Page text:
Sen. Scott Brown's last-minute support for President Obama's sweeping financial overhaul legislation has put him in the crosshairs of Tea Party activists who have sharply criticized the bill and could dim his re-election hopes for 2012.
Brown announced Monday he would support the regulatory overhaul despite initial misgivings, joining fellow New England Republican Sens. Olympia Snowe and Susan Collins, a triple play that appears to give Democrats the required 60 votes to overcome procedural hurdles facing the legislation.
The Greater Boston Tea Party said it was "greatly disappointed" in Brown's announcement.
"After weeks of debate and a thorough investigation of the bill and its possible effects on the economy, small businesses, community banks and consumers, we are at a loss as to what redeeming qualities Sen. Brown found in the bill worthy of support," the group said in a press release.
"Scott Brown promised in the fall of 2009 to stand up for free markets and constitutional principles," the group added. "A yes vote on this bill – a bill that disregards Fannie Mae and Freddie Mac, greatly expands executive authority and reach, creates a perpetual and permanent bail-out system and fosters the creation of even more bureaucracy – defies the commitment he made to thousands of activists and donors across the nation who swept him to office in January in one of the biggest political upsets of all time."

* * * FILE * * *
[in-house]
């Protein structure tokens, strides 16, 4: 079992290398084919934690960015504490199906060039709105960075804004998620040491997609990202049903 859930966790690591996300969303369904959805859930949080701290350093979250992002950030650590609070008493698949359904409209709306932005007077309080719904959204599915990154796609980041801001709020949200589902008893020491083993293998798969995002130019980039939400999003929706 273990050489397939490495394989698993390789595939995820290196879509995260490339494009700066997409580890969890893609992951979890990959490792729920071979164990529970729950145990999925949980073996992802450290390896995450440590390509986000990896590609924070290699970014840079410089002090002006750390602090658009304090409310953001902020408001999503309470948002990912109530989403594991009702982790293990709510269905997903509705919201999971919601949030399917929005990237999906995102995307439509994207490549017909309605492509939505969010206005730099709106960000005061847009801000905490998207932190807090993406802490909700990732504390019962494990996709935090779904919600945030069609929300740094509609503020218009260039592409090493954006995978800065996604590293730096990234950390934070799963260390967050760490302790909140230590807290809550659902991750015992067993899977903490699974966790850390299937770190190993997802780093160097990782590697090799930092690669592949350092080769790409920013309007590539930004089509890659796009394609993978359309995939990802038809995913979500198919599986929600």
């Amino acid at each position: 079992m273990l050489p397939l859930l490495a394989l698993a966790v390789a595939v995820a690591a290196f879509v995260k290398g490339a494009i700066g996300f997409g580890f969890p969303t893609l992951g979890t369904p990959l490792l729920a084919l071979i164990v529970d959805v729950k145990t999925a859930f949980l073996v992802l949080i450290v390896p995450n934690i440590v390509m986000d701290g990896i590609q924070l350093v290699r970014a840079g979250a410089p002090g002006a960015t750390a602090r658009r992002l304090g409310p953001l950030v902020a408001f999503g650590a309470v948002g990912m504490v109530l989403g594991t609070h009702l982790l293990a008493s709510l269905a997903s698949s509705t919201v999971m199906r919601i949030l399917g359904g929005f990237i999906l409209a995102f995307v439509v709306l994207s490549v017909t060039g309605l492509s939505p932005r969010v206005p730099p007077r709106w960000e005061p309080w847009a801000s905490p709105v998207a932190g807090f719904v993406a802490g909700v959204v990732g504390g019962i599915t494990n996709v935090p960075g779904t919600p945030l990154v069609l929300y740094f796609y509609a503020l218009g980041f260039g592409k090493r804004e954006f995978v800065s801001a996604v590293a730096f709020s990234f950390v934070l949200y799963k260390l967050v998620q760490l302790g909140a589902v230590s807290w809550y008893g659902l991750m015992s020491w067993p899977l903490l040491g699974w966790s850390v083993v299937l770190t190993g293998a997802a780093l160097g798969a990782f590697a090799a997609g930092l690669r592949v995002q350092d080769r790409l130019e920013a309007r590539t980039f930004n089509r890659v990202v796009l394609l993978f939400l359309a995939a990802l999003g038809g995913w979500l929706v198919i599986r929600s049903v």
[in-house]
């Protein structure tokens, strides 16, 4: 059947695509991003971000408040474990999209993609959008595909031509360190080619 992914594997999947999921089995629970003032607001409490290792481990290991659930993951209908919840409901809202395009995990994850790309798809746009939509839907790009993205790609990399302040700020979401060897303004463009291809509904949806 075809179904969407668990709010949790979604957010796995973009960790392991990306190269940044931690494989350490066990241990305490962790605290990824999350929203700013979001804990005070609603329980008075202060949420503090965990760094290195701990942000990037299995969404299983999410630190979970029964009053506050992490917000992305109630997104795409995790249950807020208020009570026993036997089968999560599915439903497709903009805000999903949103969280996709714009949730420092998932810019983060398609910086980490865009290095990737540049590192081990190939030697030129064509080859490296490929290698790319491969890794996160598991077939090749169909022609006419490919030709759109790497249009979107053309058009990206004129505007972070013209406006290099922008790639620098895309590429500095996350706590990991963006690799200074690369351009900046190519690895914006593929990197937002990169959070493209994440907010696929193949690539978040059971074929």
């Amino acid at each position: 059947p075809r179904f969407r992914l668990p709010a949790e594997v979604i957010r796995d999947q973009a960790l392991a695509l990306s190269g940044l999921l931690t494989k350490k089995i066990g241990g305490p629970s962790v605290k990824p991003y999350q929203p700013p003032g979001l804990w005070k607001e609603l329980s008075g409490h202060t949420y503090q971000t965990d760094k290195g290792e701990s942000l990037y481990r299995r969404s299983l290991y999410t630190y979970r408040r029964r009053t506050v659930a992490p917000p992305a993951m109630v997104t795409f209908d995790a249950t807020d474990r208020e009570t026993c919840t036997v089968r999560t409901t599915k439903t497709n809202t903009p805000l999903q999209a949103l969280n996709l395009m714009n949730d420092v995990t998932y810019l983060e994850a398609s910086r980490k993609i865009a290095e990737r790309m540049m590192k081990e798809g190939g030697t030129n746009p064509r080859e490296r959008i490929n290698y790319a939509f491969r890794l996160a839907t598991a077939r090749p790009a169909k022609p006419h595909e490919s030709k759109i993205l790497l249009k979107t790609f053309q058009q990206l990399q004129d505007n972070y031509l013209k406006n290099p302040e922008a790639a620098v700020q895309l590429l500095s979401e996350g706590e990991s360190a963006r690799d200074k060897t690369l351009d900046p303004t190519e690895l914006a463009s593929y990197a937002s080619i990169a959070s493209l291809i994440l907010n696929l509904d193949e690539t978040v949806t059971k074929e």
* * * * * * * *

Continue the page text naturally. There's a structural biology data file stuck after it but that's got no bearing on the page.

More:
The group said if Brown wants its continued support, "he must consider how legislation he supports upholds" constitutional principles of limited government, free markets and individual liberty.
Brown's office did not return messages seeking comment.
Like Snowe, Brown won concessions in the bill before giving his blessing, most notably the subtraction of a new $19 billion tax on large financial institutions. He said Monday that the legislation "is a better bill than it was when this whole process started."
"While it isn't perfect, I expect to support the bill when it comes up for a vote," he said in a statement. "It includes safeguards to help prevent another financial meltdown, ensures that consumers are protected and it is paid for without new taxes."
Christen Varley, president of the Greater Boston Tea Party, told the Boston Herald that Brown may not be able to count on the Tea Party support in 2012 that helped propel him to his improbable upset in January to win the seat long held by the late Ted Kennedy.
"I'm looking at the 'Scott Brown' bumper sticker on the back of my car and having serious doubts (about him)," Varley said. "We'll all have to independently make a decision in 2012 about whether we'll support him again."